If one uses a different material, one that is “spectrally-neutral”, it will return a result (reflected light) that is accurate regardless of lighting used. The material will have a neutral appearance, with little or no color-cast. The SpyderCUBE, which is discussed below, is constructed of these materials. That is what makes it so useful in setting in-camera white balance, and in neutralizing overall color in post-production.

Here’s a demonstration using an ordinary gray card purchased at my local camera shop….

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Top Reasons Why You Should Consider Calibrating Your Display
Aug 2013 13

Photographers, videographers and designers can work confidently on a properly color calibrated screen and can assert greater control over the color fidelity of their digital process. Images can be reliably assessed and adjusted on a properly calibrated display, enabling true-to-life reproduction of image files.

Displays are normally set at the factory for a brightly lit office environment, more for word processing than image editing. This “fresh from the box” condition can be very frustrating. First, you have very little chance of seeing the correct color. Second, the brightness and contrast settings kill shadow and highlight detail, and often flatten out mid-tone transitions.

Calibrating your display will bring the performance of the device in line with requirements for photography, giving you rich but not over-saturated color, accurate neutral grays, good mid-tones, and realistic shadows and highlights.

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C. David Tobie: Atomos Spyder Support, and What It Means for You
Sep 2013 24

Last week a company named Atomos announced a bundle that includes an Atomos Video Field Recorder/Display with a Datacolor Spyder, plus custom software and a special cable. Its a clever solution that allows these small, camera-mounted video displays to be color calibrated, so that they can be trusted for more than just seeing where the camera is pointing.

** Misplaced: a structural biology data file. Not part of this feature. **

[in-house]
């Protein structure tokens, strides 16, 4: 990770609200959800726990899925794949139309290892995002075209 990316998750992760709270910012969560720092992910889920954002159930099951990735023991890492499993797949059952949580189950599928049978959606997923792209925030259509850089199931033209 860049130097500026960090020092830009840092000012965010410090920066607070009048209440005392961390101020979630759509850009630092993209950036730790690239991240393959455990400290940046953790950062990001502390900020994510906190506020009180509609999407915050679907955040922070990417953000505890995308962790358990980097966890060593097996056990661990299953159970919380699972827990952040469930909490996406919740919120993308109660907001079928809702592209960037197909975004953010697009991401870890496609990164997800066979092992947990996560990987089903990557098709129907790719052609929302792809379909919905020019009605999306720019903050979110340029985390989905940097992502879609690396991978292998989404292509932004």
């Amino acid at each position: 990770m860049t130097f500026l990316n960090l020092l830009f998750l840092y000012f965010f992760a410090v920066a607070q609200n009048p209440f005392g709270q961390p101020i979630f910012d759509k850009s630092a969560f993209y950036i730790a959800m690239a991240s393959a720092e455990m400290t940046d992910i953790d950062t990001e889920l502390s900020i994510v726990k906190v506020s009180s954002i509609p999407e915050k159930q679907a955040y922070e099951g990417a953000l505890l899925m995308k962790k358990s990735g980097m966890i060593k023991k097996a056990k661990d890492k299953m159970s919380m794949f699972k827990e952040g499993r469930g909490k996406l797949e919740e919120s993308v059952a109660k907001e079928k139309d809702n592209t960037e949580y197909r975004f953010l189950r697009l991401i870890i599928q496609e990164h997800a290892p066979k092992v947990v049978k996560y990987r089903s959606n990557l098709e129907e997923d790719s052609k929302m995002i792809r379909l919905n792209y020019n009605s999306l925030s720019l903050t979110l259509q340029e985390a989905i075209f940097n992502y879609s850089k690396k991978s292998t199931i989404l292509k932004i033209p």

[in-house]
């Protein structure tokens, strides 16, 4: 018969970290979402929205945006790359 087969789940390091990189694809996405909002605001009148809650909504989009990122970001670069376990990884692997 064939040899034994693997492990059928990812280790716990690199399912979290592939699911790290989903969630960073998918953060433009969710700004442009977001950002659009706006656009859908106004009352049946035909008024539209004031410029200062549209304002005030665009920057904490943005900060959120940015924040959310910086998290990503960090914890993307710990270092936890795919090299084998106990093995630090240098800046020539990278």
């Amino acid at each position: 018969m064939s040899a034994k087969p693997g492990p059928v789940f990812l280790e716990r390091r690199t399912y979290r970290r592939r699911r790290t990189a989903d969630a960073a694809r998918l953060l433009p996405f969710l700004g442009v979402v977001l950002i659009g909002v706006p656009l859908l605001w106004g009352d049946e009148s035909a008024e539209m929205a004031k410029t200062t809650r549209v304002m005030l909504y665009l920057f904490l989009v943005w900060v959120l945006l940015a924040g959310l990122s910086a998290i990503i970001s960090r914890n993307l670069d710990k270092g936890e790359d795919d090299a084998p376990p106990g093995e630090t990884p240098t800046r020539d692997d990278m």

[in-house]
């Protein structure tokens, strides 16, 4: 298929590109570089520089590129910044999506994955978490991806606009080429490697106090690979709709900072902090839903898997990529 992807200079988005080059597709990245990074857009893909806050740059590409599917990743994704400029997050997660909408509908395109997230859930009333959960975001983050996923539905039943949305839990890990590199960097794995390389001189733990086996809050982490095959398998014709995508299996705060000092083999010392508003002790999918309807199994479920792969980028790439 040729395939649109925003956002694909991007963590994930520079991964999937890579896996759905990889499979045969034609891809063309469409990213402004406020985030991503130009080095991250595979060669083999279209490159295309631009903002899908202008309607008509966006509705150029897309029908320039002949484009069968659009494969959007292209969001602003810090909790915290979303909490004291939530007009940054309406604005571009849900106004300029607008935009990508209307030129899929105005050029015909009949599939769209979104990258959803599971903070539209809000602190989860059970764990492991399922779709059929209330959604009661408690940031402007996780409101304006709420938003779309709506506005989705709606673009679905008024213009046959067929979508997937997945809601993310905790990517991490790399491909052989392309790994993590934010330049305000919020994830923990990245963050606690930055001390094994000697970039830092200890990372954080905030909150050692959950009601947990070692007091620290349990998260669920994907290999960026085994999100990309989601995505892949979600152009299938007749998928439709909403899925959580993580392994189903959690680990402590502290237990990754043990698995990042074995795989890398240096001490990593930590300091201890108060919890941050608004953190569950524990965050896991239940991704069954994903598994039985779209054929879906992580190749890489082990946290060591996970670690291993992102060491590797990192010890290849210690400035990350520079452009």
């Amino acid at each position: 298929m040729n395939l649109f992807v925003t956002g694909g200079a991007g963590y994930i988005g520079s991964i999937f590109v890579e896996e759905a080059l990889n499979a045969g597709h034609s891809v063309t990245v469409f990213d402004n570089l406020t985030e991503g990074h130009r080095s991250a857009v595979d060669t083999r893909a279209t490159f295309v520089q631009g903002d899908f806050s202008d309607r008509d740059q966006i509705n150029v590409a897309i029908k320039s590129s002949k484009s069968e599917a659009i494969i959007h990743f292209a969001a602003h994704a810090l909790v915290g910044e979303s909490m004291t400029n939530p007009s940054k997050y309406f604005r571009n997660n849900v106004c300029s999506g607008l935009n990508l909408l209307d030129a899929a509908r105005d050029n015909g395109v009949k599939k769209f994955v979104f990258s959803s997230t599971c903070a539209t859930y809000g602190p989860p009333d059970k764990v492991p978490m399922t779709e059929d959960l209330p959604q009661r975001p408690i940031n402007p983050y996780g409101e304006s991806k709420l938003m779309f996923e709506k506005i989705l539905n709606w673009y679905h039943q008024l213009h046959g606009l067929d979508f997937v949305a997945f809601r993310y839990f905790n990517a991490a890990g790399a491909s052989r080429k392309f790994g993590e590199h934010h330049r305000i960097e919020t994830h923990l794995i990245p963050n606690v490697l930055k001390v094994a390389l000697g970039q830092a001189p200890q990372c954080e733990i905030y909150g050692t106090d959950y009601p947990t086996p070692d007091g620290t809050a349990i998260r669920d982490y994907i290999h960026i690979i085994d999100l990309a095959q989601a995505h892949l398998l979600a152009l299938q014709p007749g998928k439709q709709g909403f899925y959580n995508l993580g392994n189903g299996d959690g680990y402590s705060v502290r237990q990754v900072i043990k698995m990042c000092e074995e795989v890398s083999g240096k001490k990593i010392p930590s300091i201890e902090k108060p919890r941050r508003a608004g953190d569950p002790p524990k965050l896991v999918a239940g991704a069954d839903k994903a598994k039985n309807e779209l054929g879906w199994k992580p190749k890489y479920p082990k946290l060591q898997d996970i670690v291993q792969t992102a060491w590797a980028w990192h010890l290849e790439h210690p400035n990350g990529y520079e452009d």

To appreciate the value of this, its important to understand how calibration differs between computer-driven displays and video displays (be they small field displays, or big, expensive video reference displays). With a computer, there is a standard end-to-end solution available. The screen can be read from a Spyder connected to the same computer that the display is connected do, and the resulting calibration can be downloaded to the video card that drives the display.

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C. David Tobie: The Simplest Trick in Display Calibration
Oct 2013 01

Display calibration can be as simple or as complex as you wish to make it. But either way, there is one consideration that is key to getting a good display-to-print match; and many users are still not getting it right. So it’s worth reconsidering your display calibration settings, if your prints still don’t match your screen.

Displays have changed over the years. Standard calibration and use of a color managed imaging application can take care of the issues created by the new wider gamut of many displays. And higher bit-depth may provide increased smoothness, but it should not cause any new color matching issues. The feature of newer displays that consistently causes the most problems is their increased brightness.

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Video: Taming The Red By Jo Avila
Dec 2013 26

Watch as Datacolor Friend With Vision Jo Avilla walks you through an action figure photoshoot and post production color correction using the SpyderCHCKR.